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The International Food and Agricultural Trade Policy Council (IPC) presents:

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Achieving the Doha Development Agenda


Seminar Two

10 September, 2002
9:30 - 13:30

Domestic Supports:
Political Environment for Reform in OECD Countries,
Addressing the Concerns of Developing Countries and Options for the WTO Negotiations


Seminar One

Seminar Three

Seminar Series Proceedings

 

Agenda                   
 

9:30 - 10:45 

SESSION ONE:
HOW WILL THE DOMESTIC POLITICAL ENVIRONMENT IN THE UNITED STATES, THE EUROPEAN UNION AND JAPAN AFFECT THEIR POSITIONS IN THE WTO?

Robbin Johnson, Piet Bukman and Hiroshi Shiraiwa

The Uruguay Round Agreement on Agriculture brought domestic subsidies under international trade rules. However, while the URAA encouraged some OECD countries to shift their support from Amber to Green Box policies, the total level of support to OECD farmers remains significant. Many voices are calling for further reductions in domestic support under the Doha Negotiations. In recent months, the United States has enacted a new farm bill, announced its negotiating proposal and passed Trade Promotion Authority. The European Commission has announced plans to shift support from Amber to Green Box payments, a proposal that has met with resistance in some member states. The Japanese government is considering further reforms in Japan’s agricultural policy regime. What is the political environment for further domestic policy reform in key OECD countries? How will the domestic political environment affect them in the WTO negotiations on domestic supports?

11:00 - 12:15

SESSION TWO:
HOW SHOULD DEVELOPING COUNTRY CONCERNS BE ADDRESSED?

Luisa Bernal, Robert Thompson, and Panos Konandreas

What are the pros and con’s of creating another box? What are the possible contents of a Development Box? Is a Development Box necessary or could the Green Box be revised to address developing country concerns? Should a "Development Box" be available to any country eligible for S & D, or should it be limited to "Least Developed Countries"? Should developing countries be allowed a longer time frame to implement domestic policy commitments? Should developing countries be allowed a higher de minimis level for non-commodity specific support? How should macroeconomic issues, such as hyperinflation and exchange rate depreciation, be addressed? What types of disciplines on OECD countries would best address developing country concerns?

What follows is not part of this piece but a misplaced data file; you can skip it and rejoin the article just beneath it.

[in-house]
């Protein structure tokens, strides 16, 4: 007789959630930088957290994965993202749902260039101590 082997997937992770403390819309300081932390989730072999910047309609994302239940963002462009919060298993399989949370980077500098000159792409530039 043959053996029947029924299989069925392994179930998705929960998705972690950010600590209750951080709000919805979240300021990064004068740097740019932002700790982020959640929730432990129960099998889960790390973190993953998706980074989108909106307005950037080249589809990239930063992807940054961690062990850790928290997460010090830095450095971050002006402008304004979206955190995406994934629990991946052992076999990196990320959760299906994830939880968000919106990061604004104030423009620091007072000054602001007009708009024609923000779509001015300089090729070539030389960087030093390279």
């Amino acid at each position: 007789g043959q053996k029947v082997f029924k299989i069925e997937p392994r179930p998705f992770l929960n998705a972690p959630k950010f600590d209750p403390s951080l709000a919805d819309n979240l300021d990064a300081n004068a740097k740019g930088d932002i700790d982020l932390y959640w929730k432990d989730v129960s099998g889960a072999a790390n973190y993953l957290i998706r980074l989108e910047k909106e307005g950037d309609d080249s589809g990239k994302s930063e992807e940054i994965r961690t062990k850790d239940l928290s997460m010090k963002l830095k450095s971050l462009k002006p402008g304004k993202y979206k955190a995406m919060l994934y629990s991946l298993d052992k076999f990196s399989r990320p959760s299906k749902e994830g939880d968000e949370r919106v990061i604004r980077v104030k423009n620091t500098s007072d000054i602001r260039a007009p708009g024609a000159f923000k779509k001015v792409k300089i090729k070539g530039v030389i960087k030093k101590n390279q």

12:15 - 1:30

SESSION THREE:
HOW SHOULD DOMESTIC SUPPORTS BE DISCIPLINED IN THE DOHA ROUND?

Mike Gifford, Rolf Moehler, and Magdi Farahat

Should limits be placed on Green Box policy expenditures? Should the definition of Green Box policies be expanded, or narrowed? Should countries be allowed to address "non-trade concerns" through Green Box measures only, or through Amber Box Measures? How should Amber Box policies be disciplined? Should Amber Box limits be made commodity specific? What should be done with the Blue Box? Should the Peace Clause be renewed, to avoid politically sensitive challenges to domestic policies, which could undermine support for the WTO? 0r should the Peace Clause be applied only to Green box policies, and allowed to expire for Amber Box policies to exert discipline on domestic spending? How will countries that exceed their Amber Box limits be disciplined? How does the recent US proposal address these issues? How does the EU’s CAP reform address them?

This seminar is funded by the Department of International Development, United Kingdom and the Netherlands Ministry of Foreign Affairs, Department of International Cooperation